Lebanon Sports Buzz
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BY JEFF FALK

 PHOTOS BY MIKE NOWAK/SAN DIEGO

Nature or nurture?

Intelligence or experience?

Upbringing or life lessons?

When it comes to Frank Reich, one can drop all the ‘or’s and simply insert ‘and’s in their stead. Those are the qualities that make Reich so imminently qualified to coach at a very high level.

They are the same qualities that the San Diego Chargers saw in the Lebanon native.

Two weeks ago, the Chargers named Reich their new offensive coordinator, replacing the departed Ken Whisenhunt. In so doing, the former Cedar Crest standout ascended to a coaching height that few – if any – Lebanon guys have ever reached before.

“Coaching has always been a dream of mine,” said Reich. during an exclusive interview with Lebanon Sports Buzz. “My dad was a coach. My brother is a coach. My mom was a coach. If you talked to people I played for they’d tell you what they told me, ‘you’ve got to be a coach.’ After 14 years of playing (in the NFL), I had an opportunity to do something a lot of people don’t do.

“When (head coach McCoy) Mike called me in and asked me to be the coordinator, I was thrilled,” Reich continued. “After working with (quarterback) Phillip Rivers this year, he’s such an outstanding person, outstanding player and outstanding leader. I felt like we connected.”

Frank ReichReich spent this past season, his first with the Chargers, as the club’s quarterbacks coach. San Diego went 9-7 in 2013, finished third in the competitive AFC West and defeated Cincinnati in the conference’s wild card playoff round.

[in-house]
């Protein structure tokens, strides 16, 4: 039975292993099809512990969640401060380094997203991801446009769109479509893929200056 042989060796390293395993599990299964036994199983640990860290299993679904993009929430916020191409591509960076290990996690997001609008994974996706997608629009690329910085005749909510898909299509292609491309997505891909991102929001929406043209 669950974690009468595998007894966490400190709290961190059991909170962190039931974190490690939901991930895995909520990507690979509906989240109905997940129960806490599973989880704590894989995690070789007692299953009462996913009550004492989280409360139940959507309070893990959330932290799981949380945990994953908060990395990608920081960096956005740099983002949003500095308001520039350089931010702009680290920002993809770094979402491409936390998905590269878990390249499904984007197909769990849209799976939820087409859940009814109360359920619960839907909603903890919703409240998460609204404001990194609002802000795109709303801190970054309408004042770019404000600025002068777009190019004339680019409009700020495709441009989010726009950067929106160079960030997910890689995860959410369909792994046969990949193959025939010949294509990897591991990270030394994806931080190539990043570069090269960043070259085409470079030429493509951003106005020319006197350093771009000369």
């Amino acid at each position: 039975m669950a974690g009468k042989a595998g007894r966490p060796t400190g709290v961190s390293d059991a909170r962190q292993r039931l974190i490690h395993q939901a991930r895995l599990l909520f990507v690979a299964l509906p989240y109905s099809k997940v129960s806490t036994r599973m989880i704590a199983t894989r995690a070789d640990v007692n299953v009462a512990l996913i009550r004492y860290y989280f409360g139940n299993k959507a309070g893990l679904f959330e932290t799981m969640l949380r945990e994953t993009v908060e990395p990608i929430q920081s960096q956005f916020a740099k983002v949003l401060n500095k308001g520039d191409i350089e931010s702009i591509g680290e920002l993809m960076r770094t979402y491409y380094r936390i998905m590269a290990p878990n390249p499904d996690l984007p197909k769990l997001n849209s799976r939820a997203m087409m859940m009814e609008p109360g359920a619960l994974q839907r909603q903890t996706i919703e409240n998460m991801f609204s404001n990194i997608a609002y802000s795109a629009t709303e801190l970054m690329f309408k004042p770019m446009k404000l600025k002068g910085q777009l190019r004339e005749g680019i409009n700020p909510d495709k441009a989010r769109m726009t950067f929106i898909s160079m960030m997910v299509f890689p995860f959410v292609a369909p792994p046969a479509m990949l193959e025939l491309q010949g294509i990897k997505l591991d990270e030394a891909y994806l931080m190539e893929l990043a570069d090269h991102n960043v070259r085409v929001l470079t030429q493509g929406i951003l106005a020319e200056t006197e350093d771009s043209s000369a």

“I’ll have a significant role in calling plays,” said Reich of his new job. “But Mike (McCoy) has been a very successful coordinator himself. I’ll be ready to call them, but if he wants to put his two cents in, it’s his prerogative.

“During the season, the coordinator is basically facilitating the offensive staff, putting together game plans, getting players ready and calling the game,” added Reich. “With the rest of the offensive staff, it’s really a team effort, and everyone plays their role. It’s also about getting guys to to execute the game plan. We’re always trying to figure out how we can improve schematically.”

Before arriving in San Diego, Reich’s coaching road was a winding one filled with bumps of all sizes. He had been fired at his last two coaching stops, as the wide receivers’  coach at Arizona and Indianapolis.

It was Indianapolis, in 2008, which first gave Reich his coaching break, in the form of an internship.

“I’m not sure there’s a natural progression in the NFL,” said Reich, a graduate of the University of Maryland. “It’s a very unpredictable business. You just take it day-by-day and take nothing for granted. You just try to treat people the right way.

“You work hard, do the best you can and I’ve been very thankful to be around good people,” Reich continued. “It’s hard to get in, and when you get in you’ve got to do a good job. It’s a very tough business. You need thick skin. It’s a performance based business, but it’s such a team sport. You’ve got to take a little bit of the good, with a lot of the bad.”

After struggling a bit in 2012, Charger quarterback Rivers had a huge bounce back season this year. Reich has been widely credited with being at least partly responsible for that success.

“The strength of the offense is that we have good players,” said Reich. “We have a great quarterback and we have good chemistry. When we were having success, no one cared who got the credit. We came in and asked Phillip some things because he’s been a very successful quarterback. We wanted to make sure we kept what he liked best.